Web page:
As a reminder that retirement plans do not exist in an ERISA “bubble,” the SEC proposed Rule 30e-3 3 this past June which will fundamentally rework the manner in which mutual fund prospectuses, proxy material and other fund reports are delivered to shareholders. This proposed rule, if made final, would permit electronic delivery of these reports to be made the default-much in the same way as currently being proposed for the electronic delivery for required ERISA notices.

Why should this matter to retirement plans? First, it is a reminder that 403(b) participants are considered shareholders for SEC purposes and are required to receive the paper delivery of fund reports unless they opt for electronic delivery. The passage of this rule would substantially simplify this “heavy lift” for many 403(b) plan vendors and custodians. Much has been made under the ERISA proposals of the burden arising from the paper delivery of ERISA notices- but this is hardly anything when compared to what is required under the fund reports delivery rules for 403(b) participants.

It will also impact 401(a) plans. One of the more difficult problems arising from the use of omnibus trading platforms by trust companies is the ability to delivery fund reports (including things like proxy materials) to the fiduciaries of these plans. You see, the plans using these platforms (and they ARE in common use) aren’t typically carried as the shareholders of record by the fund company’s transfer agent (the fund company’s transfer agent typically is responsible for keeping the list of shareholders to whom fund reports are to be delivered). The transfer agent usually passes on this responsibility to the omnibus platform, and the omnibus platform passes on this responsibility to the trust company or other fiduciary. For those of you familiar with complex, multiparty administrative processes, you can see how this system is susceptible to “breakage.” Thus, by the way, the need for the payment of those “sub transfer agent fees” that you often read about. I strongly suspect that the electronic delivery rules, if implemented, will help make the current system work more reliably.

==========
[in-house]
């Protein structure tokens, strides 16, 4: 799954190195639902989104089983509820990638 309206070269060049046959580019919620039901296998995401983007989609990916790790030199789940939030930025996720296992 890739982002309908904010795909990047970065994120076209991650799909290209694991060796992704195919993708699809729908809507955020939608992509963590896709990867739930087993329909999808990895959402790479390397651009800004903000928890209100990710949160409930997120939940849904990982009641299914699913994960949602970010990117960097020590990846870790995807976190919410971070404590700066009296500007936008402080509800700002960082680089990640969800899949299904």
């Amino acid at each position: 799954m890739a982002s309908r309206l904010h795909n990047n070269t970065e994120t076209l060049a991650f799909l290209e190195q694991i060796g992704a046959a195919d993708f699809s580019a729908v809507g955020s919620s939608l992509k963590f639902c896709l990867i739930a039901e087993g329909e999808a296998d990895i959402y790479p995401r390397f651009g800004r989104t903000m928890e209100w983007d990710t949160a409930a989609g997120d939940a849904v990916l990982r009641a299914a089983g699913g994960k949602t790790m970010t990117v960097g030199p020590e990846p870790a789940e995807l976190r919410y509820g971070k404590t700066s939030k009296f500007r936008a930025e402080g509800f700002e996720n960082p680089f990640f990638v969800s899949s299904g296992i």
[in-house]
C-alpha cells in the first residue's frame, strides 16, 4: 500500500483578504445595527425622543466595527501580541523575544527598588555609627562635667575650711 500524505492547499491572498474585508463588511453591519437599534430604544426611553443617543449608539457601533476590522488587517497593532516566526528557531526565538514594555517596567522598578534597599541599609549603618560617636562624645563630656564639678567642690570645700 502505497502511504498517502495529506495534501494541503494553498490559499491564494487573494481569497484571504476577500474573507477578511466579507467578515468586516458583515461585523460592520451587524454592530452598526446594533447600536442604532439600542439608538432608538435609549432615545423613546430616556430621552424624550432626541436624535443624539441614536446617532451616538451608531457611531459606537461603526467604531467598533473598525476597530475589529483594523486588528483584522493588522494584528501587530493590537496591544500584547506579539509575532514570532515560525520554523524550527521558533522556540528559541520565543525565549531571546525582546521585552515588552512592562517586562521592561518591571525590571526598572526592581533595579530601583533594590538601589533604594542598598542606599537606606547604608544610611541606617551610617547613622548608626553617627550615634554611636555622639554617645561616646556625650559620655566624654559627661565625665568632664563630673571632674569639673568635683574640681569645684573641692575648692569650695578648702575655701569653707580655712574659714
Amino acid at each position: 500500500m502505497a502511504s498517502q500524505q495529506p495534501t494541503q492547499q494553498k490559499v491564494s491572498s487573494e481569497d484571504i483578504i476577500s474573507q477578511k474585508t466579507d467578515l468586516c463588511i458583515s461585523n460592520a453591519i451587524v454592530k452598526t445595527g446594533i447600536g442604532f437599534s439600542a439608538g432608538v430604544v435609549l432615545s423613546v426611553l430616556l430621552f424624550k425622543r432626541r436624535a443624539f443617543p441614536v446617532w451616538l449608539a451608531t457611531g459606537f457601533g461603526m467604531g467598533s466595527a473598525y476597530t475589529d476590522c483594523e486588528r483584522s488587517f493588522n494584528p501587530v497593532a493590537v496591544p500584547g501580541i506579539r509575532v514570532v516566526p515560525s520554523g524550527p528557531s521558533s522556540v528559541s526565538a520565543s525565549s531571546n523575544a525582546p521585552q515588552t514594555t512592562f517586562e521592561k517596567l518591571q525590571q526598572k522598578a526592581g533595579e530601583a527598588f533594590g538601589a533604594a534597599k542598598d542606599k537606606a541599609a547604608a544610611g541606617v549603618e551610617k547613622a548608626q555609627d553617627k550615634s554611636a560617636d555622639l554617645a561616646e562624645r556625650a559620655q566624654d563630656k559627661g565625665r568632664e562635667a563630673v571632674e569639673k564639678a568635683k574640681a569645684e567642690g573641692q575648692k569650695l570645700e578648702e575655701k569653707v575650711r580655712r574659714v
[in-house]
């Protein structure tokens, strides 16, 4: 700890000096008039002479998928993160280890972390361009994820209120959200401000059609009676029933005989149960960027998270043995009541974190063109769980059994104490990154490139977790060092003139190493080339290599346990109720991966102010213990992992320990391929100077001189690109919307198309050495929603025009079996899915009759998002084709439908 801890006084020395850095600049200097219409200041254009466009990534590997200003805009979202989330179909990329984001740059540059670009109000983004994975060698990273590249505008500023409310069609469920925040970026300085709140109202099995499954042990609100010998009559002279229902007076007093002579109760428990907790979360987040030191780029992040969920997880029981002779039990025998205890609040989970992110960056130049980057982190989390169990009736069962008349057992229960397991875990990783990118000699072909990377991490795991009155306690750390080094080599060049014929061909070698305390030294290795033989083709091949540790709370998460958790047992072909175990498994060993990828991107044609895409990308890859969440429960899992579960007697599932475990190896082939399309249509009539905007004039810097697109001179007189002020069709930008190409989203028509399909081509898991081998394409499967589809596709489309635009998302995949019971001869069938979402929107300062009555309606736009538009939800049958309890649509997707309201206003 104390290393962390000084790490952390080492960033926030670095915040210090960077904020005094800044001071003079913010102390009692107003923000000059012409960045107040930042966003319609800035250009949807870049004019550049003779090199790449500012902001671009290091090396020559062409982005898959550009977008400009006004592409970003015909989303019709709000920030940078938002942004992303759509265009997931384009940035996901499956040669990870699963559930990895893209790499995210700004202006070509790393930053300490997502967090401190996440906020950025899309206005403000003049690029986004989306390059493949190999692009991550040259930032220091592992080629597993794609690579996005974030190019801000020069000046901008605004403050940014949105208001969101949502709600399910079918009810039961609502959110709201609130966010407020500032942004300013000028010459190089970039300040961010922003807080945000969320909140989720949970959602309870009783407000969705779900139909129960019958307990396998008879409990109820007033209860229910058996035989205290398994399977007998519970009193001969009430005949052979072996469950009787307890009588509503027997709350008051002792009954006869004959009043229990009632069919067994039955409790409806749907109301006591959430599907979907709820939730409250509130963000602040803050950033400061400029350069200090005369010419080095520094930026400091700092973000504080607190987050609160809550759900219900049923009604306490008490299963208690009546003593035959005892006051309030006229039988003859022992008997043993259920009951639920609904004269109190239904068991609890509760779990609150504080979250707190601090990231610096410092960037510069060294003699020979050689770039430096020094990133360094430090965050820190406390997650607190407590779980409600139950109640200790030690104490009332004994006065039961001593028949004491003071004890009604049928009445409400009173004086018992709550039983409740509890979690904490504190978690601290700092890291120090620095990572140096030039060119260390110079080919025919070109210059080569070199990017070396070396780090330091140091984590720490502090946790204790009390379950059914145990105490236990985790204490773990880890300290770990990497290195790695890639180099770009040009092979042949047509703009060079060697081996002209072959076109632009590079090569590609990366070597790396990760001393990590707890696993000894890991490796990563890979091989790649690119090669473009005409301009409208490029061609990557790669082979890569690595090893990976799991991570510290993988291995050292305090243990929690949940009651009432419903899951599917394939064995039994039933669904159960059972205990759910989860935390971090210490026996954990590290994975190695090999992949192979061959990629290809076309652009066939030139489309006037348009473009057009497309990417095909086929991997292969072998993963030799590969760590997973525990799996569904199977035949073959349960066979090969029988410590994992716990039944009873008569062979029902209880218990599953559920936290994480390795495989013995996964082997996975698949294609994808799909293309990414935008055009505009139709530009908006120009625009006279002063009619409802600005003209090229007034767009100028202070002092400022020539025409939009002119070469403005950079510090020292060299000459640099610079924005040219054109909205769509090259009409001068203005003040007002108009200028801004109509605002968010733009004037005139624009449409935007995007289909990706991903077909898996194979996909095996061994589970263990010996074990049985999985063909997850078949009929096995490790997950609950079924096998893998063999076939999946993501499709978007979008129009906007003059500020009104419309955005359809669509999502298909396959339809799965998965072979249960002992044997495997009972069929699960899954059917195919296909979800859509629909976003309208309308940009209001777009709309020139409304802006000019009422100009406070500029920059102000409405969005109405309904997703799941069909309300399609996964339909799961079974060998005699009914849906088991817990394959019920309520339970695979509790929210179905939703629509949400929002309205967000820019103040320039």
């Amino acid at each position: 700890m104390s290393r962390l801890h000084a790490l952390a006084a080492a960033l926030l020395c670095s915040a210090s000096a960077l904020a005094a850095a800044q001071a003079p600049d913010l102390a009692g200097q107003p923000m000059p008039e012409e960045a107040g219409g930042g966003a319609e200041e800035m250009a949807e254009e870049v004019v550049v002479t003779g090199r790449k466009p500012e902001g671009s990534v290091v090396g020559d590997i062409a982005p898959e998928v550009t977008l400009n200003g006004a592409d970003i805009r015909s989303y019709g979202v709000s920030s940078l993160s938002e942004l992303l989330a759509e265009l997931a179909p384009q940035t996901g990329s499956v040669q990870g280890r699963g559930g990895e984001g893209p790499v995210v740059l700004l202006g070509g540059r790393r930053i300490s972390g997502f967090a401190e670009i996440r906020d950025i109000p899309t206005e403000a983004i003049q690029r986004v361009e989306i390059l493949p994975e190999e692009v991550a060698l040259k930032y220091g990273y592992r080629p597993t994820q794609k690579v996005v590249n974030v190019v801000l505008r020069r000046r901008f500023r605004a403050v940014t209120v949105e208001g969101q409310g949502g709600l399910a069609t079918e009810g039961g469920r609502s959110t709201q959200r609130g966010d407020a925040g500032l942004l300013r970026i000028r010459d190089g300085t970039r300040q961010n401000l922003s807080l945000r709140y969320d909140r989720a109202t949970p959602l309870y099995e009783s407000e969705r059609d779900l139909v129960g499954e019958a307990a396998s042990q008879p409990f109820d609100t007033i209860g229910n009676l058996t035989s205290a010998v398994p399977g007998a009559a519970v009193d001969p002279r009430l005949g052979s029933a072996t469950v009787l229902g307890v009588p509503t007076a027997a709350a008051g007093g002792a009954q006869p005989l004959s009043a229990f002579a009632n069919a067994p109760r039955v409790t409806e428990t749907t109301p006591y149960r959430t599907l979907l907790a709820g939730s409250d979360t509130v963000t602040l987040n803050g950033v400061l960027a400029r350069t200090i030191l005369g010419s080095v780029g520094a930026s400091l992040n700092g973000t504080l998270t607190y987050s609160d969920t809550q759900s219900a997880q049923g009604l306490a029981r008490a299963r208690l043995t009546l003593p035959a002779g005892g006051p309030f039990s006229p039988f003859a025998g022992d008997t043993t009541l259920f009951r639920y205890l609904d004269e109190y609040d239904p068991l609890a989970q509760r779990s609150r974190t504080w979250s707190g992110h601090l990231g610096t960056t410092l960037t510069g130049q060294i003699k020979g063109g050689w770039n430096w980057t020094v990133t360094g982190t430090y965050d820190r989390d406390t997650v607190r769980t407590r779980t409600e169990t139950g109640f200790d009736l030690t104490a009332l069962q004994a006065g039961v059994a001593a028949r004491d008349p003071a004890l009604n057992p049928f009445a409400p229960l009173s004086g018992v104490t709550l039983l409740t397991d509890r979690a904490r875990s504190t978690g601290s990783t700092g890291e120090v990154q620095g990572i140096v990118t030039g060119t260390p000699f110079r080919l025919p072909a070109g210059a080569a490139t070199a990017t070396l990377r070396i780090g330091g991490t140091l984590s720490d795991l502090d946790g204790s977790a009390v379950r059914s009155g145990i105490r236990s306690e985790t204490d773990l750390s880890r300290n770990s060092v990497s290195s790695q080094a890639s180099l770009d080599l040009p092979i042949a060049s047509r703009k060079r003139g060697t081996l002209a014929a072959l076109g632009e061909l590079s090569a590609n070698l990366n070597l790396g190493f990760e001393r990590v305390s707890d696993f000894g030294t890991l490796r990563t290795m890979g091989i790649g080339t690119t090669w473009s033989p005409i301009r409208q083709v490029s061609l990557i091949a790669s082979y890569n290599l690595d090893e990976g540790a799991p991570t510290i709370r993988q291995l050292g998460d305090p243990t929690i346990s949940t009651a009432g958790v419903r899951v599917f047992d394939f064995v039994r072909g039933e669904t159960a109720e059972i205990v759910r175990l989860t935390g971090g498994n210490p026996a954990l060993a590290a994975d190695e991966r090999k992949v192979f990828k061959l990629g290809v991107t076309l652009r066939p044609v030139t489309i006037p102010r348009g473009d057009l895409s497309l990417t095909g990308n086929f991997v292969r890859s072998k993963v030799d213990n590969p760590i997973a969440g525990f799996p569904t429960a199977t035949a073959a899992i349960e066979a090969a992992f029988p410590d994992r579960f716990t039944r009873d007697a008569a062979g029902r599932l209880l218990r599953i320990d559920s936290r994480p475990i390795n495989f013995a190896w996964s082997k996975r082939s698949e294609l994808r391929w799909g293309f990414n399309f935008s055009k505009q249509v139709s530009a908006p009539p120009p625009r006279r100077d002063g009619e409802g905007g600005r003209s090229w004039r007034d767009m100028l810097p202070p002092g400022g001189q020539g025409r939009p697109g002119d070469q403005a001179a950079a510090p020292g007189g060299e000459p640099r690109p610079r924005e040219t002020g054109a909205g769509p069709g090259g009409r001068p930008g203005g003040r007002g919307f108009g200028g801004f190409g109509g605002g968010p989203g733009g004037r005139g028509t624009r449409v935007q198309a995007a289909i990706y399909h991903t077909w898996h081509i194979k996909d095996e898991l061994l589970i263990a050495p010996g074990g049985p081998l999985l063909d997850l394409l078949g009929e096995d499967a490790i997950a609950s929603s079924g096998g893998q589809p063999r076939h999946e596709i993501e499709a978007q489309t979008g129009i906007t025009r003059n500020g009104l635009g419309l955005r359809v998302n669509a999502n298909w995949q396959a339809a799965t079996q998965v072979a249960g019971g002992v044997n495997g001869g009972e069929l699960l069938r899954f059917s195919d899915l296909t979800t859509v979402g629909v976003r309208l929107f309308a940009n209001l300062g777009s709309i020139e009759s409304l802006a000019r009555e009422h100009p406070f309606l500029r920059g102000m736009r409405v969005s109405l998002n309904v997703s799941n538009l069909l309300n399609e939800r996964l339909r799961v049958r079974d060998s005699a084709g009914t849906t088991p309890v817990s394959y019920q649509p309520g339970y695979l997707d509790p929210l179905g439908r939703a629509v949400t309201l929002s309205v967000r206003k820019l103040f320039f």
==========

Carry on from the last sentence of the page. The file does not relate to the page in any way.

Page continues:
The SEC’s Rule 30e-3 fact sheet can be found here.

Rule 30e-3 is not without its opponents. The paper industry (go figure) has filed a lawsuit already challenging the rule as “arbitrary and capricious.” But this lawsuit has also been joined by consumer groups which raise the same issues as are being raised in opposition to the ERISA electronic delivery rules: e-delivery imposes hardship on the most vulnerable populations, including the elderly, as well as those less affluent and rural communities without access to broadband internet, while opening the door to new phishing scams, online fraud and cybersecurity threats. There is also a claim that this electronically delivered material is difficult to read on mobile devices.

What is particularly striking is that this lawsuit may have an effect on the efforts to change the ERISA delivery rules. More and more it is clear that ERISA is not an island…..